In many countries, like China and India for example, children regularly eat fruit, veggies and fish without complaint. In fact, these foods make up the majority of their daily meals. Yet, here at home we have a tough time getting our own kids to touch anything healthy. Not surprising when you consider that many of our tastes are conditioned starting at an early age.
Even before your little one is old enough to understand the many T.V. commercials designed to tempt him with the latest sugary treat, he will take his lead from guess who–YOU! This is why it’s so important to start healthy eating habits right from the beginning. Plus, it’s a great opportunity to tweak your own diet if it needs tweaking. If you’re going to insist your child eats his fruits and veggies (and you should!) make sure you set the good example by eating them as well.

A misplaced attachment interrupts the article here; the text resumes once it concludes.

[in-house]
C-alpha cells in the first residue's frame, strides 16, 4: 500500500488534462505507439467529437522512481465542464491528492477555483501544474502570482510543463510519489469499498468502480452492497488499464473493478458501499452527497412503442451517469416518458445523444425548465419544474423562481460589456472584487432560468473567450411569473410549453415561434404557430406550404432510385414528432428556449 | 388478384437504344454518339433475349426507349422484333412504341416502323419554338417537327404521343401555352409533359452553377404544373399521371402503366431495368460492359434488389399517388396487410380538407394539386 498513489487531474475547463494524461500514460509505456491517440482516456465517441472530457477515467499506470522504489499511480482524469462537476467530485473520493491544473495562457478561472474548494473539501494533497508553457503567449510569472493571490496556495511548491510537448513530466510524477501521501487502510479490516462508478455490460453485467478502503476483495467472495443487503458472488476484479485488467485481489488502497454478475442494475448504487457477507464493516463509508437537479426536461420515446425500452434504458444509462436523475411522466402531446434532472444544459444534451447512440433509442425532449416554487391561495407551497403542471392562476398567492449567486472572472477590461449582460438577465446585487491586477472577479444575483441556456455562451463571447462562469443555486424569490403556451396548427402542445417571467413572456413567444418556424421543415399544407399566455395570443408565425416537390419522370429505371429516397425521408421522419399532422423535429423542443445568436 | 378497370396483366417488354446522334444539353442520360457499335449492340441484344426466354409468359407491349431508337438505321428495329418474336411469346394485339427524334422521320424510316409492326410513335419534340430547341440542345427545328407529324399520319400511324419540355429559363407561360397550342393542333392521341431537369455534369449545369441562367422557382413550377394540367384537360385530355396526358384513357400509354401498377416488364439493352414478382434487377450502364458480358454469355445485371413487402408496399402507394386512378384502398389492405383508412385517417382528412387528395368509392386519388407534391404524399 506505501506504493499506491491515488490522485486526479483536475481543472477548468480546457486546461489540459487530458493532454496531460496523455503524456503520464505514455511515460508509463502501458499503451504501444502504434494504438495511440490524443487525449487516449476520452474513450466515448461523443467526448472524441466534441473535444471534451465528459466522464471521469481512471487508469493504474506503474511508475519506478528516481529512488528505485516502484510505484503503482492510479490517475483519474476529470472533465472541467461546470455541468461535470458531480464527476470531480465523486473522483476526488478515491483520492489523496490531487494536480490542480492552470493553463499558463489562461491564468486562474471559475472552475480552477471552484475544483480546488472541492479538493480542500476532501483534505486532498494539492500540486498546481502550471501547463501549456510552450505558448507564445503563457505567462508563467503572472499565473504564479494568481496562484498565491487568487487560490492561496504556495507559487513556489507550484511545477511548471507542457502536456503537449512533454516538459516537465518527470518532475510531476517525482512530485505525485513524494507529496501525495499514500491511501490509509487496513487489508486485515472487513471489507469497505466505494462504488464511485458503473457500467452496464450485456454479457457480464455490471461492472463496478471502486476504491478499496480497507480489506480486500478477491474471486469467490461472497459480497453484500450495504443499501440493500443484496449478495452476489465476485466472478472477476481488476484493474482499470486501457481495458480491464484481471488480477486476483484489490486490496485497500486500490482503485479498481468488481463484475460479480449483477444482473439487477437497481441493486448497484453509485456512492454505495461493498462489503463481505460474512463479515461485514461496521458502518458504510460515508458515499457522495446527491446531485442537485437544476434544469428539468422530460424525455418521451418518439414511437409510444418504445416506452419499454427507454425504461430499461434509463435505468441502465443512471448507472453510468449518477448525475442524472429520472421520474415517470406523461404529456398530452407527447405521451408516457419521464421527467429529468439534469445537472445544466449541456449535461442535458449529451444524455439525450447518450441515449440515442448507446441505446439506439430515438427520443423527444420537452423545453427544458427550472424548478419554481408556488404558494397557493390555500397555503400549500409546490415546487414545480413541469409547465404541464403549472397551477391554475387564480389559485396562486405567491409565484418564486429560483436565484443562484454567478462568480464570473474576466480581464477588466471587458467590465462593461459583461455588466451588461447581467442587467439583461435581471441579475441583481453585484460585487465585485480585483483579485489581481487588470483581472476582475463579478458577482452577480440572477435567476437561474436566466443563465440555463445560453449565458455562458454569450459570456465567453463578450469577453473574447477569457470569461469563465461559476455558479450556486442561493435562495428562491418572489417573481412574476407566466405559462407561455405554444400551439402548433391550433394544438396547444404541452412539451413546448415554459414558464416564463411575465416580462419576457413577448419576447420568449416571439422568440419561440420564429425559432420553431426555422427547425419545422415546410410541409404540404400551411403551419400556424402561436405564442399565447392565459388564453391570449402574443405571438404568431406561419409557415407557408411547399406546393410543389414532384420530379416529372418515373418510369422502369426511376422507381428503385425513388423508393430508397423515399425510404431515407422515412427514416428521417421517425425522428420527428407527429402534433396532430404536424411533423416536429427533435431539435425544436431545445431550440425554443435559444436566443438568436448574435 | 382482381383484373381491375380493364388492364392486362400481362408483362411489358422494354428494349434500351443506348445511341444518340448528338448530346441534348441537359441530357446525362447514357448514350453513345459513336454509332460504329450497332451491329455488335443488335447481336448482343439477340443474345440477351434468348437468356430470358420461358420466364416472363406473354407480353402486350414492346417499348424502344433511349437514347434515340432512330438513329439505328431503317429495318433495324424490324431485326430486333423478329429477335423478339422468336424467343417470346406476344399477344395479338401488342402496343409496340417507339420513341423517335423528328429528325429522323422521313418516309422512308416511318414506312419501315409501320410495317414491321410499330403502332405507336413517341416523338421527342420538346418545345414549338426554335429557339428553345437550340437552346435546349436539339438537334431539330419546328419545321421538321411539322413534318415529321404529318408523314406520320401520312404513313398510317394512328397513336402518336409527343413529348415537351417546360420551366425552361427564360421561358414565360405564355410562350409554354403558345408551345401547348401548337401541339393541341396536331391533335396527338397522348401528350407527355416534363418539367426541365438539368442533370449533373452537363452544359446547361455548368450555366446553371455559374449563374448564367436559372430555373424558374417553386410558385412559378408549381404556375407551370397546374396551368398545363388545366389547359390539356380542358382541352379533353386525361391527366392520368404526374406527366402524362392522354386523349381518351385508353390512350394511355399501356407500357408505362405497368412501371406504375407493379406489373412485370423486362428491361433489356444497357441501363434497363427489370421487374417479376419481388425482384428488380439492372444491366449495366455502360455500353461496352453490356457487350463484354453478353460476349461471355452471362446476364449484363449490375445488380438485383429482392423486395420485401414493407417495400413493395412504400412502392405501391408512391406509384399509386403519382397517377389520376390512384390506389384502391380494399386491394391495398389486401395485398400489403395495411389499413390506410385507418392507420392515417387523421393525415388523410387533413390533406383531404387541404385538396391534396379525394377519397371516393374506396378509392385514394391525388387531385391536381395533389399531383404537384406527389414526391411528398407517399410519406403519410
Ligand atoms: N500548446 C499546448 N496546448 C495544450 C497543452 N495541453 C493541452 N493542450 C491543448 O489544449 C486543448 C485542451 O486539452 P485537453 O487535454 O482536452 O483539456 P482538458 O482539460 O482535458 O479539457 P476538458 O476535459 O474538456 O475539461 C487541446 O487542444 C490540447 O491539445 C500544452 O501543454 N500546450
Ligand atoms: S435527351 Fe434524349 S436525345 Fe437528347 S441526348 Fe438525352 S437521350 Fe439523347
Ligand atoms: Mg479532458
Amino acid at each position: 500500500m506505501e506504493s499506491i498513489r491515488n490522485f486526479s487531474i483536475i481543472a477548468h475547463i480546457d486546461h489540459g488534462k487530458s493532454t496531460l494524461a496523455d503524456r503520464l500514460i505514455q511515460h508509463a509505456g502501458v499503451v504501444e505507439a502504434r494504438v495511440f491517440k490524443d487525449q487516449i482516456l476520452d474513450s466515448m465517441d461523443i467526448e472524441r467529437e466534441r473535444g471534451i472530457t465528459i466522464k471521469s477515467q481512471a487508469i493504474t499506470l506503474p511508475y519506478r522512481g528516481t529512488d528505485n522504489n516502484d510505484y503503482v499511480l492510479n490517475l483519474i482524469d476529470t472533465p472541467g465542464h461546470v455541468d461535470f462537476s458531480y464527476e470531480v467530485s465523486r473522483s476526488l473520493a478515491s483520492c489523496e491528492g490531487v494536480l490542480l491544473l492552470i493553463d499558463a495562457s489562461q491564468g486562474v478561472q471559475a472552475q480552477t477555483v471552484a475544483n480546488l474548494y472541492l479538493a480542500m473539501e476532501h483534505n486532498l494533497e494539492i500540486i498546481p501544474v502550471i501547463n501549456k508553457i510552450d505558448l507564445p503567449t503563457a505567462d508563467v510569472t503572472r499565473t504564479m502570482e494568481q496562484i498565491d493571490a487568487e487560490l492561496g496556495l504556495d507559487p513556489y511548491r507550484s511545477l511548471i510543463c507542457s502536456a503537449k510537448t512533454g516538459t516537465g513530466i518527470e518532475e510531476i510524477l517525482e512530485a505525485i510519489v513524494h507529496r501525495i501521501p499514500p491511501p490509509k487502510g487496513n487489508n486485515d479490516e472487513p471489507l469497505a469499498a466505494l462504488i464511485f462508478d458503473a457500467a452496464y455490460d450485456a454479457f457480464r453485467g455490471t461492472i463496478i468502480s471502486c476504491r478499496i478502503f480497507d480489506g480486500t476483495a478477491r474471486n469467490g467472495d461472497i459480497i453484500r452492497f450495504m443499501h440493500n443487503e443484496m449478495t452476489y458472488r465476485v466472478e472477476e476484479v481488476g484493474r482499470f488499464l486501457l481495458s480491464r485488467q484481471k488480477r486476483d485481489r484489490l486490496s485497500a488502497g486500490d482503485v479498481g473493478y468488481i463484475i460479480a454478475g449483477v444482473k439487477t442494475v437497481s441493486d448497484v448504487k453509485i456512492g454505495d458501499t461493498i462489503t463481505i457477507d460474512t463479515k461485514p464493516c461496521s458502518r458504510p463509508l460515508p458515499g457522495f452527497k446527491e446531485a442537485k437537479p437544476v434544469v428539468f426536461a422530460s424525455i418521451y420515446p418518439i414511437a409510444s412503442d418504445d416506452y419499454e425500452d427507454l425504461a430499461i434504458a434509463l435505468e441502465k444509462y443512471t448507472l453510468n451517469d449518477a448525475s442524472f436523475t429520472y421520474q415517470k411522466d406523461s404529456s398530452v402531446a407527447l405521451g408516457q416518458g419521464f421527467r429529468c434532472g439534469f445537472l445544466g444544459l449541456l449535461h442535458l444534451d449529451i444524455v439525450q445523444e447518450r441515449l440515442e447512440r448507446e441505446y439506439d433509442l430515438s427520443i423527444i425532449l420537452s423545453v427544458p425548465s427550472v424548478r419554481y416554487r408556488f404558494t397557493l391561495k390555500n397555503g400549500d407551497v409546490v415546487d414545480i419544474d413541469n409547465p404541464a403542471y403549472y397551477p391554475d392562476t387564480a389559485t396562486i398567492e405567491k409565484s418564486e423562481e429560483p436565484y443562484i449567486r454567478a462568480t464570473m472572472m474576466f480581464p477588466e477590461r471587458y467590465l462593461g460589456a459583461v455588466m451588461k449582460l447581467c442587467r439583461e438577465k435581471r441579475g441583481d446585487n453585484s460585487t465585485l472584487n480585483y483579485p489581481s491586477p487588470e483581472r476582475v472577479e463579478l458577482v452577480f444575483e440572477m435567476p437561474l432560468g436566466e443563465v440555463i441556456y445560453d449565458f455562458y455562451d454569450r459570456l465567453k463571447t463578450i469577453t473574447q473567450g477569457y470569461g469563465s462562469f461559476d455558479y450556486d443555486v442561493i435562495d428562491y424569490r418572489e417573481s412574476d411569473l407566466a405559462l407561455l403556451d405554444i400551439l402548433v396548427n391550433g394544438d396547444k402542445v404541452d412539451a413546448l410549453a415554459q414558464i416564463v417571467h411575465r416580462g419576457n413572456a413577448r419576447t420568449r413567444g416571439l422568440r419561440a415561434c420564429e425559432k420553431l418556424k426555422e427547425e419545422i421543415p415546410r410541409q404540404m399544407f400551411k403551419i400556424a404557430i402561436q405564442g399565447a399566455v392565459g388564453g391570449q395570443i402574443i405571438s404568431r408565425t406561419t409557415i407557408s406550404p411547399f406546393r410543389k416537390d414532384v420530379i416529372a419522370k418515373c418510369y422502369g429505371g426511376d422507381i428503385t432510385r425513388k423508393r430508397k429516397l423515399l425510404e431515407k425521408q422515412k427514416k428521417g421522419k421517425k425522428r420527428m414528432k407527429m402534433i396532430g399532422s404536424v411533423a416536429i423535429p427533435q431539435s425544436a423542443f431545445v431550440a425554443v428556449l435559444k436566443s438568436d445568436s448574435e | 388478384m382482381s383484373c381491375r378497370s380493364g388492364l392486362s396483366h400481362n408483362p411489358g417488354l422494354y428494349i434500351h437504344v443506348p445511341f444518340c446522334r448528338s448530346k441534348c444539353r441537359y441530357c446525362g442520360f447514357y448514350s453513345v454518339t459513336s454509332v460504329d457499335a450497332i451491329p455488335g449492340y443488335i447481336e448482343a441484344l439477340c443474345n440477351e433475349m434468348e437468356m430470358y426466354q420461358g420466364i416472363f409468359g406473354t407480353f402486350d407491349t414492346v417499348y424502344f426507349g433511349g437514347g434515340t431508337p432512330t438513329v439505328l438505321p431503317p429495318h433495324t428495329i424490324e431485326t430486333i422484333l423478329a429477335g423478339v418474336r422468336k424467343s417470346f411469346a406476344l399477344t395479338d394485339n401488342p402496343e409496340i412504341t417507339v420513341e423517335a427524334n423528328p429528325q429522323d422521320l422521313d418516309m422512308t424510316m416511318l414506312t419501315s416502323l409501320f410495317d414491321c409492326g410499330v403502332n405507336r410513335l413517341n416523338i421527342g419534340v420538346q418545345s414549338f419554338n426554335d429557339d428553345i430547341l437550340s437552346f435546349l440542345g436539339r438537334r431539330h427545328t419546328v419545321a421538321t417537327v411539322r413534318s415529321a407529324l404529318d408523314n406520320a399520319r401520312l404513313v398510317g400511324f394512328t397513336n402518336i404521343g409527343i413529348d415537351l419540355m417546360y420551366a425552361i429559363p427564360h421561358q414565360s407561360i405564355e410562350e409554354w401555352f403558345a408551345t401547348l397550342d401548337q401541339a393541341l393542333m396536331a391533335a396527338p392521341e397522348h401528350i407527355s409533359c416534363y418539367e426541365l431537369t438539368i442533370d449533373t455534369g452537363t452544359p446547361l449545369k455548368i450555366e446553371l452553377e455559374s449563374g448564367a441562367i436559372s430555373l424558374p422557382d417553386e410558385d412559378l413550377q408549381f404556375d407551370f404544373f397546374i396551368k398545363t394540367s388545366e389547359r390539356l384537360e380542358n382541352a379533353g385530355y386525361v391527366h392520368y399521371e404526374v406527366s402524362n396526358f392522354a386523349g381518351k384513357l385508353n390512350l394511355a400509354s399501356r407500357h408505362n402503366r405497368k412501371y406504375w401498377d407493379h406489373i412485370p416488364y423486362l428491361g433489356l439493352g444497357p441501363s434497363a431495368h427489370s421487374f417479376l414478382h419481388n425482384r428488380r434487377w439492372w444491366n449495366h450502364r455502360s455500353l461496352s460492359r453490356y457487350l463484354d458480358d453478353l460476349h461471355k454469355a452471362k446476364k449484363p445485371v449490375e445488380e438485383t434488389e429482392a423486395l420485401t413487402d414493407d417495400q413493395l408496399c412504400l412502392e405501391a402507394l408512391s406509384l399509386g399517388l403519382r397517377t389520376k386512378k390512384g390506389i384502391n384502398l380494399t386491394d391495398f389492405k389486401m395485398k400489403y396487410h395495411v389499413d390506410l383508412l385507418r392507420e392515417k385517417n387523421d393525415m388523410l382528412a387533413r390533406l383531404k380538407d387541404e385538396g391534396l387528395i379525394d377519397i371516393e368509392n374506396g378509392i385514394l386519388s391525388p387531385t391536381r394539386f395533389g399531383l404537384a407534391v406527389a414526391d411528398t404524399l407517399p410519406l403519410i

It’s also important to be careful about transferring your own hang ups about certain foods to your child. I’ll give you my own example. I was recently at a wedding reception where butlered hors d’oeuvres were being served. Both my teens were standing nearby when the server offered me some smoked salmon on buttered bread topped with red onion. Smoked salmon, or Lox as it’s known in some circles, is not a favorite of mine so I declined. The kids looked at it and asked me what it was. My knee-jerk reaction was to wrinkle my nose and say "smoked fish" in a tone that would have clued them that I don’t like it, but luckily I caught myself. Instead, I simply responded, "It’s smoked salmon with some red onion on bread," without any indication of my own preference. They both grabbed a slice and popped it into their mouths. "How is it?" I asked them. Much to my surprise, both were nodding their heads and saying "Really good!" before going back for another piece.
I don’t know what they would have done if I had gone with my first instinct–maybe they wouldn’t have even tried it. Whatever the outcome, I’m glad I let them make up their own minds. Try to remember how much our kids watch what we say and do before making their own decisions. I’m including a link to a program designed by PBH and Welch’s–P.A.C.K. (Pack Assorted Colors for Kids). There are some great tips and resources designed specifically to aid you in getting your kids to eat more fruits and vegetables.